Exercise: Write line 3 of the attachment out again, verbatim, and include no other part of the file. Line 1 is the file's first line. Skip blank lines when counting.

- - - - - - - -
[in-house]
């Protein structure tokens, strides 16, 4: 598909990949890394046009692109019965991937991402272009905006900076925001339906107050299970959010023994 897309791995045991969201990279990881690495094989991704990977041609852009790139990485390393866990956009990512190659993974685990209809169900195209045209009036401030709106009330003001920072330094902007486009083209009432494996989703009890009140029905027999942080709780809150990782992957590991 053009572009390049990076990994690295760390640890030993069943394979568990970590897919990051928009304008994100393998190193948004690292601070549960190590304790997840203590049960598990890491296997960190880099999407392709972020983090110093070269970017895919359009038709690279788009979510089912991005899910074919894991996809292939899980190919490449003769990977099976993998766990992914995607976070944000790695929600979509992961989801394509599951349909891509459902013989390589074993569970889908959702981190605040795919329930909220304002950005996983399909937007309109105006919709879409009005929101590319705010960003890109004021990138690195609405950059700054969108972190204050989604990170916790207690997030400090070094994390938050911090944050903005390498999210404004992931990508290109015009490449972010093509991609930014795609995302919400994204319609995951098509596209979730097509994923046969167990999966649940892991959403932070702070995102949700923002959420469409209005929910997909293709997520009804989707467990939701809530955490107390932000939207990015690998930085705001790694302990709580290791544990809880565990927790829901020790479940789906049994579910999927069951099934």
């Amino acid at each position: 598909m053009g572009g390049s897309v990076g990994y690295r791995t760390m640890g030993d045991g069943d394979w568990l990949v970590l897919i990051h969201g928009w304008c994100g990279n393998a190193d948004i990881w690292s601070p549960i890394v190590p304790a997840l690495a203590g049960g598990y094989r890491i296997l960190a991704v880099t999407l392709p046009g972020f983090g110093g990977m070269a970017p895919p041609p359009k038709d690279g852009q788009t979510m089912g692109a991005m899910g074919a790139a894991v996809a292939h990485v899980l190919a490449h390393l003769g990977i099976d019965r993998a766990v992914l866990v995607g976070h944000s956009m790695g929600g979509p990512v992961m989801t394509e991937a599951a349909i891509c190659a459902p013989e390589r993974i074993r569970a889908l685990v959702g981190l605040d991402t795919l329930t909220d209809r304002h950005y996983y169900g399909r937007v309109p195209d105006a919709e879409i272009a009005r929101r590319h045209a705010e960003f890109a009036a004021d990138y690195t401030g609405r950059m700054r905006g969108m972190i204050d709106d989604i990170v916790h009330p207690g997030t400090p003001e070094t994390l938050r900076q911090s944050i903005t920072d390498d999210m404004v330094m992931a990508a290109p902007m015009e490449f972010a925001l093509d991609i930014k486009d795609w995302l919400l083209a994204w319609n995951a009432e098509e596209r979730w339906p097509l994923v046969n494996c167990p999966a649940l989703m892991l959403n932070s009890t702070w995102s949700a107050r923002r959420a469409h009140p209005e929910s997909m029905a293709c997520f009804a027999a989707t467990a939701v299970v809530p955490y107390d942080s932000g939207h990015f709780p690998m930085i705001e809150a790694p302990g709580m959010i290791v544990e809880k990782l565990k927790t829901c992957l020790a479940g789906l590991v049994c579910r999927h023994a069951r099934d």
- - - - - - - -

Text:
């Amino acid at each position: 598909m053009g572009g390049s897309v990076g990994y690295r791995t760390m640890g030993d045991g069943d394979w568990l990949v970590l897919i990051h969201g928009w304008c994100g990279n393998a190193d948004i990881w690292s601070p549960i890394v190590p304790a997840l690495a203590g049960g598990y094989r890491i296997l960190a991704v880099t999407l392709p046009g972020f983090g110093g990977m070269a970017p895919p041609p359009k038709d690279g852009q788009t979510m089912g692109a991005m899910g074919a790139a894991v996809a292939h990485v899980l190919a490449h390393l003769g990977i099976d019965r993998a766990v992914l866990v995607g976070h944000s956009m790695g929600g979509p990512v992961m989801t394509e991937a599951a349909i891509c190659a459902p013989e390589r993974i074993r569970a889908l685990v959702g981190l605040d991402t795919l329930t909220d209809r304002h950005y996983y169900g399909r937007v309109p195209d105006a919709e879409i272009a009005r929101r590319h045209a705010e960003f890109a009036a004021d990138y690195t401030g609405r950059m700054r905006g969108m972190i204050d709106d989604i990170v916790h009330p207690g997030t400090p003001e070094t994390l938050r900076q911090s944050i903005t920072d390498d999210m404004v330094m992931a990508a290109p902007m015009e490449f972010a925001l093509d991609i930014k486009d795609w995302l919400l083209a994204w319609n995951a009432e098509e596209r979730w339906p097509l994923v046969n494996c167990p999966a649940l989703m892991l959403n932070s009890t702070w995102s949700a107050r923002r959420a469409h009140p209005e929910s997909m029905a293709c997520f009804a027999a989707t467990a939701v299970v809530p955490y107390d942080s932000g939207h990015f709780p690998m930085i705001e809150a790694p302990g709580m959010i290791v544990e809880k990782l565990k927790t829901c992957l020790a479940g789906l590991v049994c579910r999927h023994a069951r099934d």